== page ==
The government’s decision to abandon the proposal to extend the payment of electricity bills for consumers using up to 200 units over three months, despite a previous agreement with the International Monetary Fund (IMF), indicates a shift in priorities towards fiscal considerations and revenue collection from electricity bills.
According to Caretaker Energy Minister Muhammad Ali, the impact of this decision was deemed nominal, as most of the bills had already been collected, and there are plans to gradually reduce electricity bills starting from October.
The minister said that the government is actively pursuing various power projects, including a 660 MW solar project in Muzaffargarh, a 330 MW imported coal-based plant in Gwadar, and the C-5 nuclear power plant with a 1,200 MW installed capacity. These projects are being developed despite challenges related to the capacity payment trap in the energy sector.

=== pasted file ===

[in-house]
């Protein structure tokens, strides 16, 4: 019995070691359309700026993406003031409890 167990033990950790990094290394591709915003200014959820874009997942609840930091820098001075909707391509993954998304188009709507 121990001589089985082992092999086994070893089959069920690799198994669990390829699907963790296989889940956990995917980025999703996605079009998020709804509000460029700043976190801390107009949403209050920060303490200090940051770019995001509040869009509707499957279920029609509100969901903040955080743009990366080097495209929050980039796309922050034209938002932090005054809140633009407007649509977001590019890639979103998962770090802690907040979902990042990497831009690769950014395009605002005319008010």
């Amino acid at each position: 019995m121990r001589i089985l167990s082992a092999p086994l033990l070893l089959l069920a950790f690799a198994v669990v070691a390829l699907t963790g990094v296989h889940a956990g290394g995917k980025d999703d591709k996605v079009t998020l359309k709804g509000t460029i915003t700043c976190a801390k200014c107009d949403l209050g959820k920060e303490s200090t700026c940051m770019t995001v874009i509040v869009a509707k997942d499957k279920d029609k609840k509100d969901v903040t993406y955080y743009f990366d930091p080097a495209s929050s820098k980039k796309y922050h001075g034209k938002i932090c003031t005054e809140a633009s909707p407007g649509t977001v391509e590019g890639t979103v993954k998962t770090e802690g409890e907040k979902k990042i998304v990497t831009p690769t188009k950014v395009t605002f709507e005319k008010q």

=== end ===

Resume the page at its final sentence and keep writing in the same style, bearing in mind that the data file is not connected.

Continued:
He said that the 660 MW solar project will proceed once a competitive price is obtained at a reasonable level. This suggests a commitment to renewable energy sources in Pakistan’s energy mix.
Responding to a question, Muhammad Ali said that Pakistan is exploring the possibility of importing more crude oil from Russia. Establishing a special-purpose vehicle (SPV) is being considered to ensure sustainable imports of Russian crude oil. This move could help diversify Pakistan’s sources of energy resources.
The Energy Minister expressed concerns about gas availability during the upcoming winter season and emphasized the need for long-term agreements to secure sustainable supplies of Re-Gasified Liquefied Natural Gas (RLNG).